Thursday, March 13, 2014

Popcorn Is for Movies Not Reading Instruction

Several months ago I wrote a piece entitled, Round Robin Reading Must Die, calling on all teachers and teacher leaders to work to wipe out this ineffective and yet widespread instructional practice. I listed ten well-researched reasons why round robin was bad practice. Clearly, it is going to take more than one lonely blog screed to kill round robin. Recently, I visited a school where virtually every teacher was using round robin reading's evil step-sister, Popcorn Reading. Indeed, Popcorn Reading is popping up all over.

Google "Popcorn Reading" and you get a roughly 50/50 mix of sites recommending the practice and sites ridiculing the practice. There is no serious research in the literacy field that supports Popcorn Reading. The definitive book on the topic was written more than 15 years ago, Good-bye Round Robin, by Michael Opitz and Tim Rasinski, and yet the practice persists. How can we keep Popcorn Reading from popping up all over the place? Maybe by focusing our message. Rather than my wordy, research citing approach from the previous post, perhaps what we need is a Popcorn Reading warning label.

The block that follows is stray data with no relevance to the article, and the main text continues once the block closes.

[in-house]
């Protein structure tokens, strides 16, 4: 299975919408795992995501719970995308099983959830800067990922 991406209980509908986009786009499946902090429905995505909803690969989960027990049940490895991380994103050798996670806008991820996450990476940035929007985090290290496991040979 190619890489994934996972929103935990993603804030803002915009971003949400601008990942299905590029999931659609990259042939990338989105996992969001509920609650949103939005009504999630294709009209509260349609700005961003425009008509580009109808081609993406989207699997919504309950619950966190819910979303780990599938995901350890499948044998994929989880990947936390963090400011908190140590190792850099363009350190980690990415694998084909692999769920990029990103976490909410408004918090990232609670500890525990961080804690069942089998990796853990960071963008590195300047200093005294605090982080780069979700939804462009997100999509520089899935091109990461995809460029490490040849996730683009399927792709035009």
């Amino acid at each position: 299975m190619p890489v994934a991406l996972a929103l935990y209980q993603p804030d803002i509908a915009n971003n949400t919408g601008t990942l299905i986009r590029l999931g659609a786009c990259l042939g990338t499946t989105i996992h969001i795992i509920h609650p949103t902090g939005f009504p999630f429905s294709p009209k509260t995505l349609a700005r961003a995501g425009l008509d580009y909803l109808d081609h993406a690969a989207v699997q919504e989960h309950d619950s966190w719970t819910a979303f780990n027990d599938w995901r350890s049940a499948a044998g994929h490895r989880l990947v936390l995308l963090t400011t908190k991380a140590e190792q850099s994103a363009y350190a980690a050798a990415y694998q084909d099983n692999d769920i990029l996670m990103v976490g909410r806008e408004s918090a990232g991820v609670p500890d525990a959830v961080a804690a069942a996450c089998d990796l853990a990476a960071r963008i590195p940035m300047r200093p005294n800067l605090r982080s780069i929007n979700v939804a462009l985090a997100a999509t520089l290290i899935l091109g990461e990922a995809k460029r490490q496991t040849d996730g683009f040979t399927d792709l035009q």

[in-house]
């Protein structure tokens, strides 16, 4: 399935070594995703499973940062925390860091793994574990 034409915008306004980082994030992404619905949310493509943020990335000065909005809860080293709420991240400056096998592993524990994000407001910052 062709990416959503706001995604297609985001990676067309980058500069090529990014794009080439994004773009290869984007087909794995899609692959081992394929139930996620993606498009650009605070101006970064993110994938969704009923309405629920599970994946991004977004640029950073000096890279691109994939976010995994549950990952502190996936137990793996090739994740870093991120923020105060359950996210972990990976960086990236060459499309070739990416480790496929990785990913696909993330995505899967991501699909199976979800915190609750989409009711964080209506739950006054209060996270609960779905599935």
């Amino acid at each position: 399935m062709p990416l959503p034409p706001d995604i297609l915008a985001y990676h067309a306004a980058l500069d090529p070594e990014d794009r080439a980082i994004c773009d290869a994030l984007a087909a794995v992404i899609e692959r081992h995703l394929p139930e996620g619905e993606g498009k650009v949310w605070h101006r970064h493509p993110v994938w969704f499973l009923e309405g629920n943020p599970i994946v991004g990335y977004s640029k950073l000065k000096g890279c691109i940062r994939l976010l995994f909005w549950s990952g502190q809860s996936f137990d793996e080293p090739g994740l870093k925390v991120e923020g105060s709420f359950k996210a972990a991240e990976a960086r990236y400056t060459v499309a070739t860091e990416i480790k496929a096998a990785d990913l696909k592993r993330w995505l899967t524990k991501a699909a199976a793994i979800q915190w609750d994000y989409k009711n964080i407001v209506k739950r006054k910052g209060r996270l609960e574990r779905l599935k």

I encourage my allies to print off as many copies of the warning label as you need and distribute them where ever you see Popcorn Reading popping up. If they ask you why the practice should be halted here are three things you can say:

  • Popcorn Reading has a negative impact on fluency development.
  • Popcorn Reading has a negative impact on decoding.
  • Popcorn Reading has a negative impact on reading comprehension.
I could go on, but then we would lose our short pithy message. Join my struggle. Restrict popcorn to the movies.